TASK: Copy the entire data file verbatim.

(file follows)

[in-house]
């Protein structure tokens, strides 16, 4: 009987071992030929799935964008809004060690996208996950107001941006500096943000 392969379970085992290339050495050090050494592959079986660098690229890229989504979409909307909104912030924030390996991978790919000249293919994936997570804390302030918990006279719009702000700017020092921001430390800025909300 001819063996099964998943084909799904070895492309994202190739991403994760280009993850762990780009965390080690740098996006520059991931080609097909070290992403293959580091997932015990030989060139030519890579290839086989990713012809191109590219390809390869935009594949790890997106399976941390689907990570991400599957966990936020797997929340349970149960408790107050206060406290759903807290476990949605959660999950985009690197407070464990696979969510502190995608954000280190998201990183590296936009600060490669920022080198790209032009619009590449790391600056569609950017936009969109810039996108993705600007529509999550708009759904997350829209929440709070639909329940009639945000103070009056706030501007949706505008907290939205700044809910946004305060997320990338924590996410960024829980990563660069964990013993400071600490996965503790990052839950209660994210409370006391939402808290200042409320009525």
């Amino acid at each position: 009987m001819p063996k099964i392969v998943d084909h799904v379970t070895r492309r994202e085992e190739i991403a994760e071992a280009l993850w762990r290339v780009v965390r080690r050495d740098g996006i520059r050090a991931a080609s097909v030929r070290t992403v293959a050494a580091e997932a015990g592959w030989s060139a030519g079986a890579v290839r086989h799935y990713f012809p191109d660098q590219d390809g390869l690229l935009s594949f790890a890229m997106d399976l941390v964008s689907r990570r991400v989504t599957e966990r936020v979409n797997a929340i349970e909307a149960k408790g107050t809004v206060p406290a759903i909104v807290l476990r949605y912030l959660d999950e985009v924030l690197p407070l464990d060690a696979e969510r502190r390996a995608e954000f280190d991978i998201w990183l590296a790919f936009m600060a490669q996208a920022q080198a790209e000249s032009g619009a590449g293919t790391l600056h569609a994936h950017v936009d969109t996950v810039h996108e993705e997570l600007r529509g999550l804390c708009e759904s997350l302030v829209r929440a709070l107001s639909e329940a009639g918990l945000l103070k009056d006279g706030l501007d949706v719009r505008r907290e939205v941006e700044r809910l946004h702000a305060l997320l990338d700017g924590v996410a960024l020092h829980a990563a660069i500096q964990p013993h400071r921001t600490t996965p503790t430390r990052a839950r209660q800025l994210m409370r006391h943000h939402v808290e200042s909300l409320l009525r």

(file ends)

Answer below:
[in-house]
């Protein structure tokens, strides 16, 4: 009987071992030929799935964008809004060690996208996950107001941006500096943000 392969379970085992290339050495050090050494592959079986660098690229890229989504979409909307909104912030924030390996991978790919000249293919994936997570804390302030918990006279719009702000700017020092921001430390800025909300 001819063996099964998943084909799904070895492309994202190739991403994760280009993850762990780009965390080690740098996006520059991931080609097909070290992403293959580091997932015990030989060139030519890579290839086989990713012809191109590219390809390869935009594949790890997106399976941390689907990570991400599957966990936020797997929340349970149960408790107050206060406290759903807290476990949605959660999950985009690197407070464990696979969510502190995608954000280190998201990183590296936009600060490669920022080198790209032009619009590449790391600056569609950017936009969109810039996108993705600007529509999550708009759904997350829209929440709070639909329940009639945000103070009056706030501007949706505008907290939205700044809910946004305060997320990338924590996410960024829980990563660069964990013993400071600490996965503790990052839950209660994210409370006391939402808290200042409320009525």
């Amino acid at each position: 009987m001819p063996k099964i392969v998943d084909h799904v379970t070895r492309r994202e085992e190739i991403a994760e071992a280009l993850w762990r290339v780009v965390r080690r050495d740098g996006i520059r050090a991931a080609s097909v030929r070290t992403v293959a050494a580091e997932a015990g592959w030989s060139a030519g079986a890579v290839r086989h799935y990713f012809p191109d660098q590219d390809g390869l690229l935009s594949f790890a890229m997106d399976l941390v964008s689907r990570r991400v989504t599957e966990r936020v979409n797997a929340i349970e909307a149960k408790g107050t809004v206060p406290a759903i909104v807290l476990r949605y912030l959660d999950e985009v924030l690197p407070l464990d060690a696979e969510r502190r390996a995608e954000f280190d991978i998201w990183l590296a790919f936009m600060a490669q996208a920022q080198a790209e000249s032009g619009a590449g293919t790391l600056h569609a994936h950017v936009d969109t996950v810039h996108e993705e997570l600007r529509g999550l804390c708009e759904s997350l302030v829209r929440a709070l107001s639909e329940a009639g918990l945000l103070k009056d006279g706030l501007d949706v719009r505008r907290e939205v941006e700044r809910l946004h702000a305060l997320l990338d700017g924590v996410a960024l020092h829980a990563a660069i500096q964990p013993h400071r921001t600490t996965p503790t430390r990052a839950r209660q800025l994210m409370r006391h943000h939402v808290e200042s909300l409320l009525r």